Even though I had no need of the subtitles, it was almost impossible not to watch them during the show.
After the presentation, there was a Q&A. The questions were fairly typical. One person asked if perhaps it was better to approach converting people out of their religion by non-confrontational means. Dawkins responded that is not know as his long suit, but that others are good at that and that he hopes that his lectures and book help other atheists and agnostics and if they can, as he said, “seduce” them, that’s all good.
Another fellow rambled incoherently about how perhaps rather than use the Celestial Teapot analogy, he should use one that is patently impossible, as a teapot is in theory more possible than god. He suggested using a triangle with three 90Âº angles as a more appropriate analogy. Dawkins kindly took that as a comment and not something that needed a response to.
A doctor who specialized in cancer brought up points about religion being something that provides comfort for his terminal patients. He wanted to know if Dawkins felt that “happiness” ever should trump “the truth.” Dawkins responded with an emphatic, “no.” (Although he did say, in the case of someone on their death bed, he’d change the subject or something rather than debunk their delusion.
Another audience member, from India, I should based on accent, appearance and question, asked about why Dawkins doesn’t address Hinduism and what he thought of that, and also Chinese religion. I thought the answer a little weak, basically, “Well, I don’t know anything about Hinduism, except that it is polytheistic and based on supernatural things. That’s why I restrict my book to the three Abrahamic religions.” He also showed an astounding lack of understanding of Chinese religion, confusing the typical Buddhism for Confucianism. He did mention that he was very interested in having a Hindu challenge the UK’s charitable laws which requires you to recognize “one” god only.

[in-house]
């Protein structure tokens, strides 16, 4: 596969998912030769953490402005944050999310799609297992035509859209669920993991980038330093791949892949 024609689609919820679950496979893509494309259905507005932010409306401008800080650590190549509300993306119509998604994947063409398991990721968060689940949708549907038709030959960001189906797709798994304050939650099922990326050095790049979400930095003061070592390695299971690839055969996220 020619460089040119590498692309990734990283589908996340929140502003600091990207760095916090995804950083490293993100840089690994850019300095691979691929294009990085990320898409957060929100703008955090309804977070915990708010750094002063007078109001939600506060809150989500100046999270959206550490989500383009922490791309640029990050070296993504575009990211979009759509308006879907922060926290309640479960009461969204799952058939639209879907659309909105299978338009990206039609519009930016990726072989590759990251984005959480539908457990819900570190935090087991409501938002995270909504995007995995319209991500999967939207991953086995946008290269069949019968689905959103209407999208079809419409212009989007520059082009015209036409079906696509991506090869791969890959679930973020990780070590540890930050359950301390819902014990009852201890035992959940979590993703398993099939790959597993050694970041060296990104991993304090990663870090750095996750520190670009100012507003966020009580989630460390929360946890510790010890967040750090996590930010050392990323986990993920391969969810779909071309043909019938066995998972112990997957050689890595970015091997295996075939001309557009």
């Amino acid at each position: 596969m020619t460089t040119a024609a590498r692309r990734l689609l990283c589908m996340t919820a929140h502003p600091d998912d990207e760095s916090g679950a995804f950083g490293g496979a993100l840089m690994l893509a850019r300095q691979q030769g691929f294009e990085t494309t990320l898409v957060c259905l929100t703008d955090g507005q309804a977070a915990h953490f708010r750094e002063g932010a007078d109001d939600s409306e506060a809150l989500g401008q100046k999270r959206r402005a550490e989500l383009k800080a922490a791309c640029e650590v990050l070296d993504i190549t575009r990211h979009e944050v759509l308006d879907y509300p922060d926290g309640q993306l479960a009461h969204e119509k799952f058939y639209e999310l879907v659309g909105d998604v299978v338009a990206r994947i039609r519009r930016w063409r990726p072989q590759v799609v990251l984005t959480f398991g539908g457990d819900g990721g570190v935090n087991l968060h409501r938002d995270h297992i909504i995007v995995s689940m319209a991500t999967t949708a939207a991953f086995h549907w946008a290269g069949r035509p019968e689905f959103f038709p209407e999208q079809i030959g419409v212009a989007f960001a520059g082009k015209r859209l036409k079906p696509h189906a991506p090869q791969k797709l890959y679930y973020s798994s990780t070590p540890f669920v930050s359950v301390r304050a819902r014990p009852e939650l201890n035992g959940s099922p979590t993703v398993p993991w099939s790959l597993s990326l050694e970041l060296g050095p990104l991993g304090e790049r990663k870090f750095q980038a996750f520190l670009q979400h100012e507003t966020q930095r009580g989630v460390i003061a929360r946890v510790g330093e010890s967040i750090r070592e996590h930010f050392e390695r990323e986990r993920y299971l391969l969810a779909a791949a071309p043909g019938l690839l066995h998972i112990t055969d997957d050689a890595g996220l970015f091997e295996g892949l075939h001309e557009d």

Finally, I mentioned that the audience looked like it was dressed for a college professor-themed party. That wasn’t entirely true, there were a few very well dressed individuals – it would appear they were the bible thumper crowd. Based on the applause for their one question, there were 8 of them. His question was… you say religion leads to war, but it doesn’t, blah blah. It was rather incoherent and he put on his best duds for it, too. Dawkins simply reiterated that atheism doesn’t have a logical pathway to violence. That is, there’s no tenet of atheism that demands certain course of action, whereas religion, if truly believed, has many direct, logical paths to violence – if you really believe.
Overall, it was an enjoyable couple of hours, and I was really pleased as how large the crowd was.
A couple other blogs have also posted some thoughts on Dawkins’ talk the other night:
Jim Lippard over at the Lippard Blog
Omnthought over at the Tribe
John Wilkins over at Evolving Thought
That later one just shows that there’s plenty of latitude in people’s attitudes about the subject.